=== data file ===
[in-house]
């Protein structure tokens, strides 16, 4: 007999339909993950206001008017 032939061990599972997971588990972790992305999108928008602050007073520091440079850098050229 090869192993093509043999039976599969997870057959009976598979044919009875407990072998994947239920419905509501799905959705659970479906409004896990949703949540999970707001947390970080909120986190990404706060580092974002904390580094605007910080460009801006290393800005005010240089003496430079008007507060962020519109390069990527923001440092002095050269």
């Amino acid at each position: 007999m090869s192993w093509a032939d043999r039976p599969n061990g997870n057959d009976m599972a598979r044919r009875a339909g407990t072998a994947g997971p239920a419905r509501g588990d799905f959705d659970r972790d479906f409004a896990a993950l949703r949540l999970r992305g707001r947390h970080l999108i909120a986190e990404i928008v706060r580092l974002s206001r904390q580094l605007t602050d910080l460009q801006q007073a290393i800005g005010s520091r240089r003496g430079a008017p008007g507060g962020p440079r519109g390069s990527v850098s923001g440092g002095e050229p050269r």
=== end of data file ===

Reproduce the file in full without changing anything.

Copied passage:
[in-house]
């Protein structure tokens, strides 16, 4: 007999339909993950206001008017 032939061990599972997971588990972790992305999108928008602050007073520091440079850098050229 090869192993093509043999039976599969997870057959009976598979044919009875407990072998994947239920419905509501799905959705659970479906409004896990949703949540999970707001947390970080909120986190990404706060580092974002904390580094605007910080460009801006290393800005005010240089003496430079008007507060962020519109390069990527923001440092002095050269």
């Amino acid at each position: 007999m090869s192993w093509a032939d043999r039976p599969n061990g997870n057959d009976m599972a598979r044919r009875a339909g407990t072998a994947g997971p239920a419905r509501g588990d799905f959705d659970r972790d479906f409004a896990a993950l949703r949540l999970r992305g707001r947390h970080l999108i909120a986190e990404i928008v706060r580092l974002s206001r904390q580094l605007t602050d910080l460009q801006q007073a290393i800005g005010s520091r240089r003496g430079a008017p008007g507060g962020p440079r519109g390069s990527v850098s923001g440092g002095e050229p050269r």